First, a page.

• Megan Blancho

Florida Nurse: Voluntary Treatment Program and IPN

Florida IPN – the Intervention Project for Nurses: Understanding the Monitoring Program

Recently, more nurses are contacting my office reporting that they voluntarily entered a treatment program, and that the facility is requesting them to contact (self-report to) the Intervention Project for Nurses (IPN) or the facility will contact IPN and report the nurse.

IPN is a 3-to-5-year monitoring contract. Once you enter an IPN monitoring contract it is a violation of the Nurse Practice Act to fail to successfully complete the program. So, what can you do? First, if you have not yet entered treatment find out if the treatment facility you are considering is associated with IPN before you begin treatment. If you are being instructed to contact IPN, please contact me to discuss. There may be steps we can take to include withdrawing your consent to release your records in attempt to protect your confidential information. Call 7 days a week (850) 307-5665 or (800) 659-7547.

Below is some information about what you need to know before you contact IPN.

What you need to know before you contact IPN Before you contact IPN: Contact my office to discuss the process. IPN requires nurses to sign a voluntary withdrawal from practice and obtain an evaluation with forensic testing (at your expense) by an IPN approved evaluator. Following the evaluation, the nurse must obtain treatment, a re-evaluation and then sign a monitoring contract with IPN for 2 to 5 years.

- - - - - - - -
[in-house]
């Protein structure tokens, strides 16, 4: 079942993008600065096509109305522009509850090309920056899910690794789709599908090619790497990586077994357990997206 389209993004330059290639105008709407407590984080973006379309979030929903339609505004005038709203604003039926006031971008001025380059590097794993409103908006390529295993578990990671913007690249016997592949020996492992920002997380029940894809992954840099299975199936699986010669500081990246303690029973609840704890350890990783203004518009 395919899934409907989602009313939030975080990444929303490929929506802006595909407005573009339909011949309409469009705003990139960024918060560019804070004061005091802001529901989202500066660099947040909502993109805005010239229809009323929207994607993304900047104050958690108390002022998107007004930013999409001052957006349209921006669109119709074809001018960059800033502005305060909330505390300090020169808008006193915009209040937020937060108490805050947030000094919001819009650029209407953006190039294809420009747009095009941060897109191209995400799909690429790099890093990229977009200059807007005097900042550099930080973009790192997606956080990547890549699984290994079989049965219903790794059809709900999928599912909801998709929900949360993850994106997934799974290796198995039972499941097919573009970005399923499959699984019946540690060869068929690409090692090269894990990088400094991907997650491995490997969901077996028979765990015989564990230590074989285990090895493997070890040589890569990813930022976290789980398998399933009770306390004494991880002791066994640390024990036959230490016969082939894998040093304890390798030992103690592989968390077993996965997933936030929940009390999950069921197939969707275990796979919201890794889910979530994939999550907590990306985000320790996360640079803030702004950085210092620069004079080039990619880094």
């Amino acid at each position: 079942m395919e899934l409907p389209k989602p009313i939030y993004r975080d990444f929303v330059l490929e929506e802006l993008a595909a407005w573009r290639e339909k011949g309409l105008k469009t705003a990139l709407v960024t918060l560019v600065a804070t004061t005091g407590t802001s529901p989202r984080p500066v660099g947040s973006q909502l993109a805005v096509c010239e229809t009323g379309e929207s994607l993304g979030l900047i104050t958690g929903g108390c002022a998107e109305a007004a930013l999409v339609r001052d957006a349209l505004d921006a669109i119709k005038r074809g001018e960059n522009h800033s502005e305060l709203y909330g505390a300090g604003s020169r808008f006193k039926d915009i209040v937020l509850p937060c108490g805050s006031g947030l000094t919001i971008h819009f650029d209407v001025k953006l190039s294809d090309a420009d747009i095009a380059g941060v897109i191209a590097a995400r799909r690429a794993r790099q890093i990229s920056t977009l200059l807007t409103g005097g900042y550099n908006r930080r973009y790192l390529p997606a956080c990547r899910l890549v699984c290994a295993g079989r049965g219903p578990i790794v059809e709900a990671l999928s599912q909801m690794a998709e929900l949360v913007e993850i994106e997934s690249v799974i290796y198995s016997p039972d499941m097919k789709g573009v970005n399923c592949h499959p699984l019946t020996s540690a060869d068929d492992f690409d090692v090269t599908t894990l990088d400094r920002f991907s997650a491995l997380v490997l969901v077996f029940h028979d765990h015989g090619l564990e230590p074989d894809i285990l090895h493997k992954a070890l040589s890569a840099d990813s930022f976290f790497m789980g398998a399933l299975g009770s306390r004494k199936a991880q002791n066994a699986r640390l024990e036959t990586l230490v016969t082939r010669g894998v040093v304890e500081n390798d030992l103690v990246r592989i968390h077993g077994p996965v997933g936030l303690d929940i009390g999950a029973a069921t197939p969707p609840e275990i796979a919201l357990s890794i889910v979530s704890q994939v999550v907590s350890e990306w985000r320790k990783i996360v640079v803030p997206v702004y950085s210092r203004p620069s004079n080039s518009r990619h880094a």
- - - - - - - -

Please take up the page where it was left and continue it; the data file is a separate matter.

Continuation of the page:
Releases signed: IPN requires you to sign releases authorizing IPN to share your information with the Department of Health (for prosecution).

Alcohol: Although alcohol is lawful, IPN is a complete abstinence contract which means no alcohol at all at any time while you are being monitored. When you are evaluated by an IPN approved evaluator you are required to submit to hair, urine and a PEth test. A PEth test is a blood test which detects alcohol consumption back several weeks. Testing positive for alcohol often leads to recommendation of both treatment and IPN monitoring by the evaluator.

Prescription Medication: Controlled prescription medication, such as Xanax, Klonopin, Temazepam are strictly forbidden by IPN. Benzodiazepine are not accepted by IPN under any circumstances. (Many more prescription medications are an issue with IPN monitoring). IPN requires the nurse to stop taking the prohibited list of prescription medication before entering treatment or monitoring. In addition, often a nurse is recommended for treatment and monitoring due to the diagnosis or issues reported that initially resulted in the nurse being prescribed the medication.

Signing a Monitoring Agreement with IPN: Once you sign an agreement for monitoring with IPN, failure to comply with any requirements from IPN (re-evaluations, in-patient treatment, refraining from practice) results in closure of your IPN case and submission of a complaint to the Department of Health for failing to comply with IPN. If you sign a monitoring agreement with IPN be prepared to spend many thousands of dollars complying with IPN monitoring requirements.

Know the process and your options before contacting IPN. What you don’t know can cost you.

Call me for a free telephone consultation and candid discussion about IPN and protecting your nursing license. I represent nurses throughout all of Florida. As a former prosecutor for the Florida Department of Health, I have extensive training, knowledge and experience in this area of practice.


Call 7 days a week (850) 307-5665 or (800) 659-7547.

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